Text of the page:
Taylor KS, Heneghan CJ, Farmer AJ, Fuller AM, Adler AI, Aronson JK, et al. All-cause and cardiovascular mortality in middle-aged people with type 2 diabetes compared with people without diabetes in a large U.K. primary care database. Diabetes Care. 2013;36(8):2366–71. https://doi.org/10.2337/dc12-1513.
Weir DL, Mcalister FA, Majumdar SR, Eurich DT. The interplay between continuity of care, multimorbidity, and adverse events in patients with diabetes. Med Care. 2016;54(4):386–93. https://doi.org/10.1097/MLR.0000000000000493.
Statistics Finland. Official statistics of Finland (OSF): deaths [e-publication]. 2021. http://www.stat.fi/til/kuol/meta_en.html. Accessed 18 May 2021.
Martikainen JA, Soini EJO, Laaksonen DE, Niskanen L. Health economic consequences of reducing salt intake and replacing saturated fat with polyunsaturated fat in the adult Finnish population: estimates based on the FINRISK and FINDIET studies. Eur J Clin Nutr. 2011;65(10):1148–55. https://doi.org/10.1038/ejcn.2011.78.
Saarni SI, Härkänen T, Sintonen H, Suvisaari J, Koskinen S, Aromaa A, et al. The impact of 29 chronic conditions on health-related quality of life: a general population survey in Finland using 15D and EQ-5D. Qual Life Res. 2006;15(8):1403–14. https://doi.org/10.1007/s11136-006-0020-1.
Beaudet A, Clegg J, Thuresson PO, Lloyd A, McEwan P. Review of utility values for economic modeling in type 2 diabetes. Value Heal. 2014;17(4):462–70. https://doi.org/10.1016/j.jval.2014.03.003.
Bagust A, Beale S. Modelling EuroQol health-related utility values for diabetic complications from CODE-2 data. Health Econ. 2005;14(3):217–30. https://doi.org/10.1002/hec.910.
Clarke P, Gray A, Holman R. Estimating utility values for health states of type 2 diabetic patients using the EQ-5D (UKPDS 62). Med Decis Mak. 2002;22(4):340–9. https://doi.org/10.1177/027298902400448902.
Kontodimopoulos N, Pappa E. Comparing the sensitivity of EQ-5D , SF-6D and 15D utilities to the specific effect of diabetic complications. 2012:111–120.
Solli O, Stavem K, Kristiansen IS. Health-related quality of life in diabetes: the associations of complications with EQ-5D scores. Health Qual Life Outcomes. 2010;8:1–8.
Arffman M, Ilanne-Parikka P, Keskimäki I, Kurkela O, Lindström J, Sund R, et al. The incidence and prevalence of type 1 and type 2 diabetes and their comorbidities in Finland during the years 2000–2017 [in Finnish] Tyypin 1 ja 2 diabeteksen ja niiden lisäsairauksien ilmaantuvuus ja esiintyvyys Suomessa vuosina 2000–2017. Helsnki; 2020.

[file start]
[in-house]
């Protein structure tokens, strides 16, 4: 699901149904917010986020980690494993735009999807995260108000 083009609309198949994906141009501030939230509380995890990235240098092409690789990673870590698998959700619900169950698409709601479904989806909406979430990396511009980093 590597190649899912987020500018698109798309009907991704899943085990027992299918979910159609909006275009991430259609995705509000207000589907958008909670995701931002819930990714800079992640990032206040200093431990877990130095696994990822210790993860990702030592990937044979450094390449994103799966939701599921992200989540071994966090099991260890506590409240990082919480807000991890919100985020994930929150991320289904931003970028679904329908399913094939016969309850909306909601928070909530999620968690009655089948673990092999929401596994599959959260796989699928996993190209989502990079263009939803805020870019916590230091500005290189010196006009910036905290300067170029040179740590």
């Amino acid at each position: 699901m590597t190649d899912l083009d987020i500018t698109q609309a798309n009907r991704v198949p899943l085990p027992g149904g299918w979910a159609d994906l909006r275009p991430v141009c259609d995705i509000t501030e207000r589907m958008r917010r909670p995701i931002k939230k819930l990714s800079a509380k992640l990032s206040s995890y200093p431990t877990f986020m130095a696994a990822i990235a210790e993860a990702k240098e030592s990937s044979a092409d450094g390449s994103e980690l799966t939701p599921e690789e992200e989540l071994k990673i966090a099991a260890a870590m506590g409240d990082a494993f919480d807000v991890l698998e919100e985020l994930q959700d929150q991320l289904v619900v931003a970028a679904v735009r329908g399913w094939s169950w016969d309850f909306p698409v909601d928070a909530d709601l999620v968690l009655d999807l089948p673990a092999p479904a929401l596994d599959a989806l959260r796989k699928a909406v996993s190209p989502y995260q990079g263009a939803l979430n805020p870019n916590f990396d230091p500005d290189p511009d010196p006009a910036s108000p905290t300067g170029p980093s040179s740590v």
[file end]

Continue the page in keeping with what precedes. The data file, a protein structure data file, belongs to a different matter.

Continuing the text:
Official Statistics of Finland (OSF): Population structure [e-publication]. ISSN=1797–5395. Helsinki: Statistics Finland. 2018. http://www.stat.fi/til/vaerak/index_en.html. Accessed 2 May 2019.
Harjumaa M, Absetz P, Ermes M, Mattila E, Männikkö R, Tilles-Tirkkonen T, et al. Internet-based lifestyle intervention to prevent type 2 diabetes through healthy habits: design and 6-month usage results of randomized controlled trial. JMIR Diabetes. 2020;5(3):e15219. https://doi.org/10.2196/15219.
Borodulin K, Saarikoski L, Lund L, Juolevi A, Jula A, Laatikainen T, et al. National FINRISKI 2012- study [in Finnish]. Kansallinen FINRISKI 2012- terveystutkimus. Tampere; 2013.
Pihlajamäki J, Männikkö R, Tilles-Tirkkonen T, Karhunen L, Kolehmainen M, Schwab U, et al. Digitally supported program for type 2 diabetes risk identification and risk reduction in real-world setting: Protocol for the StopDia model and randomized controlled trial. BMC Public Health. 2019:1–13.
Lindström J, Peltonen M, Eriksson JG, Ilanne-Parikka P, Aunola S, Keinänen-Kiukaanniemi S, et al. Improved lifestyle and decreased diabetes risk over 13 years: long-term follow-up of the randomised Finnish diabetes prevention study (DPS). Diabetologia. 2013;56(2):284–93. https://doi.org/10.1007/s00125-012-2752-5.
Cameron Sepah S, Jiang L, Ellis RJ, McDermott K, Peters AL. Engagement and outcomes in a digital diabetes prevention program: 3-year update. BMJ Open Diabetes Res Care. 2017;5:1–9.
Castro Sweet CM, Chiguluri V, Gumpina R, Abbott P, Madero EN, Payne M, et al. Outcomes of a digital health program with human coaching for diabetes risk reduction in a Medicare population. J Aging Health. 2018;30(5):692–710. https://doi.org/10.1177/0898264316688791.